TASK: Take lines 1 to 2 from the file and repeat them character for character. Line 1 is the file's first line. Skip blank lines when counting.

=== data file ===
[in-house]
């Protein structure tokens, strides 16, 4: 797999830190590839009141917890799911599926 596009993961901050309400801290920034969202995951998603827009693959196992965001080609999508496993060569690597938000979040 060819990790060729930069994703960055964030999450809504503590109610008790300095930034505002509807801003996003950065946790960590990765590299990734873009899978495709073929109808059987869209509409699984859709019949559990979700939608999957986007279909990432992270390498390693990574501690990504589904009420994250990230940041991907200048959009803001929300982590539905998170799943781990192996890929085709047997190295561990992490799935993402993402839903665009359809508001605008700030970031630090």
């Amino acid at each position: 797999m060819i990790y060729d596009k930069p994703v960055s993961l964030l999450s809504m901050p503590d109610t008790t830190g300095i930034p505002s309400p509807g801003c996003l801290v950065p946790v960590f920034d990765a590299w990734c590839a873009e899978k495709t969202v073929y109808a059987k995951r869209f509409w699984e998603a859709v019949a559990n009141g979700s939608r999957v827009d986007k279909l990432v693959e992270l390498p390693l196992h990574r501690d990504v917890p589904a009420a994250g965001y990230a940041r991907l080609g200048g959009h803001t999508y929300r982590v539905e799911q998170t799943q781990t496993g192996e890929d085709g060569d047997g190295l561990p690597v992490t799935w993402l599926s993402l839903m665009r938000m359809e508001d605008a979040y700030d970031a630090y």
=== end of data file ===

[in-house]
């Protein structure tokens, strides 16, 4: 797999830190590839009141917890799911599926 596009993961901050309400801290920034969202995951998603827009693959196992965001080609999508496993060569690597938000979040 060819990790060729930069994703960055964030999450809504503590109610008790300095930034505002509807801003996003950065946790960590990765590299990734873009899978495709073929109808059987869209509409699984859709019949559990979700939608999957986007279909990432992270390498390693990574501690990504589904009420994250990230940041991907200048959009803001929300982590539905998170799943781990192996890929085709047997190295561990992490799935993402993402839903665009359809508001605008700030970031630090």